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Anyone who doesn’t like Grant Morrison, please stop reading this article and don’t pick up the issue. Everyone usually has a problem with his extreme takes on certain heroes we know and love, but honestly this one was not too over the top. I guess if you’re disappointed in Supes’ new digs (Jeans, a ‘S‘ T-shirt and a cape) you probably won’t enjoy the comic either. I however did enjoy the issue a great deal.
Once again I can’t figure out the angle of the new number ones aside from attracting new readers. Is it new continuity? Is it ten years before what we now know of the DC Universe? 20 years? Who knows, but I guess who cares! It’s number one and it’s a new beginning! Superman operates a little bit like Batman in this issue, hitting big criminals like a true vigilante and holding them over skyscraper balconies if they don’t talk. Not that Supes would actually kill said criminals… He is relatively new in town, the cops treating him as more of a threat than a help and of course there are those in the shadows monitoring him and the potential threat he poses. I’ll give you two guesses on who’s doing the watching on that one.
I really enjoyed the issue. Like I said, with Grant Morrison writing you expect something completely off the wall but he was a little subdued in this one which isn’t necessarily a bad thing because he still did the job. It’s good to see all of the major characters showing up already, with Lois, Jimmy and Luthor all making appearances. I like the new angle on Clark in the issue as well, as he works for a rival paper against Lois and Jimmy’s Daily Planet. I’m sure eventually he’ll make the switch over but in the meantime it’s more interesting to see him as a rival to Lois instead of a partner. Another thing I found interesting was that even though Superman was always known as invincible, a thing I disliked about him as a hero, he didn’t seem to be completely untouchable in this issue. If they want Superman to not be so boring then they’ll continue having him get beat up a little bit, especially when it’s not involving another Kryptonian or Kryptonite. It’s never good when a hero only has one weakness that hardly ever gets utilized.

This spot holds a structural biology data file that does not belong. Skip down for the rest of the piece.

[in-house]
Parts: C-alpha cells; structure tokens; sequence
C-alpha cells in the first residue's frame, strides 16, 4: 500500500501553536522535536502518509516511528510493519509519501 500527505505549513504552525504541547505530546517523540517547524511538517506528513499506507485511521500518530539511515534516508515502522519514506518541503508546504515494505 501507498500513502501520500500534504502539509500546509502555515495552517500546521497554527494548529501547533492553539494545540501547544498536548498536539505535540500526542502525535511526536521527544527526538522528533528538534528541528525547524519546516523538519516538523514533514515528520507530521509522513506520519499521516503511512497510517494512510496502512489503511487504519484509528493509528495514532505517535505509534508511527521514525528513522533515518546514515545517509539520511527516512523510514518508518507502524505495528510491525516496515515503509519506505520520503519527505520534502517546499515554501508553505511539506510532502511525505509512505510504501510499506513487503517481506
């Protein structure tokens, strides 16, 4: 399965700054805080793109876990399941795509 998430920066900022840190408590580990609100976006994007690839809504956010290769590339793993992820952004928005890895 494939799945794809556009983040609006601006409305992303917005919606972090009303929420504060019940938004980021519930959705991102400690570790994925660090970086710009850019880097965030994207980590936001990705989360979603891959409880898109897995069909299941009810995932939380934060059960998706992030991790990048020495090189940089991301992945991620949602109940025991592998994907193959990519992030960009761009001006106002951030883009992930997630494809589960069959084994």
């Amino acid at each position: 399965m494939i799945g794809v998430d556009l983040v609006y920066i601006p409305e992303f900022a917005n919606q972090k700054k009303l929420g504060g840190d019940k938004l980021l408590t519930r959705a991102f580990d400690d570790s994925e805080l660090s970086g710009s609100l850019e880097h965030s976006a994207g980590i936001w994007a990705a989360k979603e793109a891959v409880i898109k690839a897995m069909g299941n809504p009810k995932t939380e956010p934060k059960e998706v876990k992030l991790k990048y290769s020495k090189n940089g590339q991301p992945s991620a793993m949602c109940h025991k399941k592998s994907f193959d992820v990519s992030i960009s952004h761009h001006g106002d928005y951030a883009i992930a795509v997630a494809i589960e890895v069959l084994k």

Rags Morales is of course excellent with the pencils in the issue and let’s face it, he rarely misses his mark. I’ll be getting the next issue of Action Comics when it comes out because DC is definitely doing the job of keeping people interested in a whole new jumping on point for their comics. Will it sustain itself for very long? Maybe, but I’m on-board for the moment. I give it five out of five grizzlies because it had everything I wanted, a good fresh story and excellent art I hope the Morrison-Morales duo keeps it up.
Welcome to Hero Express, your one-stop shop through the news filled world of superhero’s in Film, TV, Video Games and whatever else floats your boat.
This is the Hero Express for July 12, 2011:
It took a few minutes to sink in before I realized that it was the last time I would hear the Smallville theme song playing at the beginning of a new episode because tonight it happened: the series finale. I’ve been with the show many years, through the highs and the lows. Of course there were going to be terrible episodes I would despise over the course of the show and certain directions they took continuity that I don’t agree with but Smallville still remains one of my favorite shows of all time after ten seasons.
The episode opens with Chloe telling a child a story and then flashes back seven years earlier with Apokolips inexorably heading towards Earth…then the typical commercial break and theme song opening as I wait in anticipation!
One of the review excerpts in an advertisement for Superman: Earth One quoted it as “What do you get when you combine Twilight and a classic superhero? The new Superman”, and I’ve come to the decision that those words are stupid.
I would lean more towards saying it’s like Smallville minus the five seasons of high school and college nonsense. It’s actually better though not to compare it to anything else, because it is simply a re-imagining of the Superman mythos. Much as Grant Morrison’s All Star Superman was. The story was written by veteran J. Michael Straczynski.